The Capital Fringe Festival seems particularly well suited to monologuists because they’re so portable. No sets, no big cast to block; easy in, easy out.
And storytellers are the old school of the lot, engaging in a time-honored tradition as they eschew modern trappings like PowerPoint.
For Noa Baum, storytelling is a way to extend her traditions as she spreads cultural truths that eclipse geopolitical boundaries.
Her one-woman “Impossible to Translate But I’ll Try: True-Life Israeli Stories” at the Goethe-Institut is as smoothly delivered as a bedtime story. As such, it also comes with a well-sung lullaby or two.
Her expressively told tales of growing up in Jerusalem include complaining about her name until she hears more of its history (from the book of Numbers). She recalls the innocence of her first crush, a fellow fourth-grader with a shared interest in books and secret clubs, and tells of her own troubles in romance until she meets the person everyone realizes will be her husband.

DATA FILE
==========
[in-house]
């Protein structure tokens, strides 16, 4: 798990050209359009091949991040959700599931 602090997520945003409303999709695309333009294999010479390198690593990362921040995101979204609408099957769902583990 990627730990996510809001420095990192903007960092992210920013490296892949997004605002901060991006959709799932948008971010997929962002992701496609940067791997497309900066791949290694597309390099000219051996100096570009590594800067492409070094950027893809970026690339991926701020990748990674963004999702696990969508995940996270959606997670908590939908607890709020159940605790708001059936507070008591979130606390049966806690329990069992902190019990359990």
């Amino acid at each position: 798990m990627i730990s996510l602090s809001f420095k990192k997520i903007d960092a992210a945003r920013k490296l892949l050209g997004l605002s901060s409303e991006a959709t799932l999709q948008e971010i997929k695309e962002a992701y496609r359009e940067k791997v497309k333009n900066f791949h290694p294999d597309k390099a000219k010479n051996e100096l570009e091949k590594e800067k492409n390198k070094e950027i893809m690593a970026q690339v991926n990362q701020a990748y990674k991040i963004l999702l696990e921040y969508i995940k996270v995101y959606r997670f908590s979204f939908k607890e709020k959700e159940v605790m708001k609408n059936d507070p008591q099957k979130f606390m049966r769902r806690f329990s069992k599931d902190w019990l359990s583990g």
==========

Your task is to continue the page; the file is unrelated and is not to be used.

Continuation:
Baum tells these tales slowly, adding Yiddish phrases for expression that she quickly translates, dividing chapters like album cuts on a CD (available in the hall).
There are not many other considerations to theater, though. A stool, water and headset microphone are the storyteller’s only tools onstage. With no sets, special lighting or other props, she enhances the classroom or community center feel by asking that the house lights be brought up so she can better gauge the reaction of her listeners.
Still, those in a midweek audience seemed captivated by the tales and identifying with them, laughing at Yiddish punch lines before the English translation came.
With an ability to key into childhood thought and voices, she can make her stories transcend their roots. A bit more attention to their trappings would make an easier acclimation to the theater festival, though.
Catlin is a freelance writer.
by Noa Baum. At the Capital Fringe through July 28. Visit www.capfringe.org.